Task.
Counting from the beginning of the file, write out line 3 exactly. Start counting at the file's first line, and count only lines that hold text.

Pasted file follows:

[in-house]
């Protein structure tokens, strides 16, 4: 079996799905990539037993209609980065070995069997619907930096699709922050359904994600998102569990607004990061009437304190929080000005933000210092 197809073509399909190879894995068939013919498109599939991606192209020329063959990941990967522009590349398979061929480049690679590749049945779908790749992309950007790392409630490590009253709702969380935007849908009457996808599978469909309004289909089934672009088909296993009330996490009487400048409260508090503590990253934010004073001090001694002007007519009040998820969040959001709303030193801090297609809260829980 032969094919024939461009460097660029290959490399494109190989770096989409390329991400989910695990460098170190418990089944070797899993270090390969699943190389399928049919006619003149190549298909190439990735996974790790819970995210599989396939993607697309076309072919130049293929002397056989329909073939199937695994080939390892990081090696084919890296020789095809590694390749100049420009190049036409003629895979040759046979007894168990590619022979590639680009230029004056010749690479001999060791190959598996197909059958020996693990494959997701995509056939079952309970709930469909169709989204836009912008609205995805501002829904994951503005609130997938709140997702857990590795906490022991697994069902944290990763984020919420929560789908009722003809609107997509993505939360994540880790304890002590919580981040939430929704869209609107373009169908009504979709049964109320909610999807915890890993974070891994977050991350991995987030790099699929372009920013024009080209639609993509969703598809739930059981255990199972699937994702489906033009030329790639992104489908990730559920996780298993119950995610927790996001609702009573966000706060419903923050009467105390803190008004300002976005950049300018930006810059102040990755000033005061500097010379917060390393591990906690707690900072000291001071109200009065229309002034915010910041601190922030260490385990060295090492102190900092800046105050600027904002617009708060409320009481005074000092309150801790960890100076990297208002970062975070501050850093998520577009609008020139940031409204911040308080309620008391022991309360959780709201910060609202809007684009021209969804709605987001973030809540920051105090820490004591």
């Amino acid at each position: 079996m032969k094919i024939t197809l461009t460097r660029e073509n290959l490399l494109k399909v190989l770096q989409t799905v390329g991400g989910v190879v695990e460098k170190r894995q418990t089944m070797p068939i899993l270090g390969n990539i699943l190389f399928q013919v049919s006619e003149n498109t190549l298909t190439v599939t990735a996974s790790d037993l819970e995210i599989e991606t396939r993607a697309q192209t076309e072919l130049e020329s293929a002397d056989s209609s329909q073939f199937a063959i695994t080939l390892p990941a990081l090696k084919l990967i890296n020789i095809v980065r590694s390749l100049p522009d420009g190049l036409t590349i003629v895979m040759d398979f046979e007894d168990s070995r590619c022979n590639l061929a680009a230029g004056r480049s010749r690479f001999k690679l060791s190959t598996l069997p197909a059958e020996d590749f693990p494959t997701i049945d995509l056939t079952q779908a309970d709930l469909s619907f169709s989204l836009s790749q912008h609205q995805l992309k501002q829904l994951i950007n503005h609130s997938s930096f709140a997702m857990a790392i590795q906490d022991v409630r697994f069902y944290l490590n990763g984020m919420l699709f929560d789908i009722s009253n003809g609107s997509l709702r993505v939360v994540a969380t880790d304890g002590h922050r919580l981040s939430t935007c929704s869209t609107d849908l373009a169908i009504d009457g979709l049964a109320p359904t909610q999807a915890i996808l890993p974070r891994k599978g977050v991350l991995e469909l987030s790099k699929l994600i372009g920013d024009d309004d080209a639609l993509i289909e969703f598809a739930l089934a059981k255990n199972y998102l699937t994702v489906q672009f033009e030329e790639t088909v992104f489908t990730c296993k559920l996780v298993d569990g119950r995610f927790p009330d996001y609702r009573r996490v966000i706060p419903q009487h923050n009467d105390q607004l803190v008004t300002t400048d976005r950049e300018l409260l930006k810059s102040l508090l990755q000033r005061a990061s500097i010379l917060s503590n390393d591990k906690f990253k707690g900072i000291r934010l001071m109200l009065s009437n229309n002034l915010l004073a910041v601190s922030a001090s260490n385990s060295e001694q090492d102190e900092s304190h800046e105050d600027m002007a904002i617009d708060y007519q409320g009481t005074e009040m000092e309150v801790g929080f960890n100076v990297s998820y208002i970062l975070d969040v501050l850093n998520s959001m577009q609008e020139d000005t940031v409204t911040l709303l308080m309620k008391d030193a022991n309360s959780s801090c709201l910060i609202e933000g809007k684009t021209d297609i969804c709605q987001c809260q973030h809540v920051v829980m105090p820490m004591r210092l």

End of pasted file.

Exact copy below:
């Amino acid at each position: 079996m032969k094919i024939t197809l461009t460097r660029e073509n290959l490399l494109k399909v190989l770096q989409t799905v390329g991400g989910v190879v695990e460098k170190r894995q418990t089944m070797p068939i899993l270090g390969n990539i699943l190389f399928q013919v049919s006619e003149n498109t190549l298909t190439v599939t990735a996974s790790d037993l819970e995210i599989e991606t396939r993607a697309q192209t076309e072919l130049e020329s293929a002397d056989s209609s329909q073939f199937a063959i695994t080939l390892p990941a990081l090696k084919l990967i890296n020789i095809v980065r590694s390749l100049p522009d420009g190049l036409t590349i003629v895979m040759d398979f046979e007894d168990s070995r590619c022979n590639l061929a680009a230029g004056r480049s010749r690479f001999k690679l060791s190959t598996l069997p197909a059958e020996d590749f693990p494959t997701i049945d995509l056939t079952q779908a309970d709930l469909s619907f169709s989204l836009s790749q912008h609205q995805l992309k501002q829904l994951i950007n503005h609130s997938s930096f709140a997702m857990a790392i590795q906490d022991v409630r697994f069902y944290l490590n990763g984020m919420l699709f929560d789908i009722s009253n003809g609107s997509l709702r993505v939360v994540a969380t880790d304890g002590h922050r919580l981040s939430t935007c929704s869209t609107d849908l373009a169908i009504d009457g979709l049964a109320p359904t909610q999807a915890i996808l890993p974070r891994k599978g977050v991350l991995e469909l987030s790099k699929l994600i372009g920013d024009d309004d080209a639609l993509i289909e969703f598809a739930l089934a059981k255990n199972y998102l699937t994702v489906q672009f033009e030329e790639t088909v992104f489908t990730c296993k559920l996780v298993d569990g119950r995610f927790p009330d996001y609702r009573r996490v966000i706060p419903q009487h923050n009467d105390q607004l803190v008004t300002t400048d976005r950049e300018l409260l930006k810059s102040l508090l990755q000033r005061a990061s500097i010379l917060s503590n390393d591990k906690f990253k707690g900072i000291r934010l001071m109200l009065s009437n229309n002034l915010l004073a910041v601190s922030a001090s260490n385990s060295e001694q090492d102190e900092s304190h800046e105050d600027m002007a904002i617009d708060y007519q409320g009481t005074e009040m000092e309150v801790g929080f960890n100076v990297s998820y208002i970062l975070d969040v501050l850093n998520s959001m577009q609008e020139d000005t940031v409204t911040l709303l308080m309620k008391d030193a022991n309360s959780s801090c709201l910060i609202e933000g809007k684009t021209d297609i969804c709605q987001c809260q973030h809540v920051v829980m105090p820490m004591r210092l």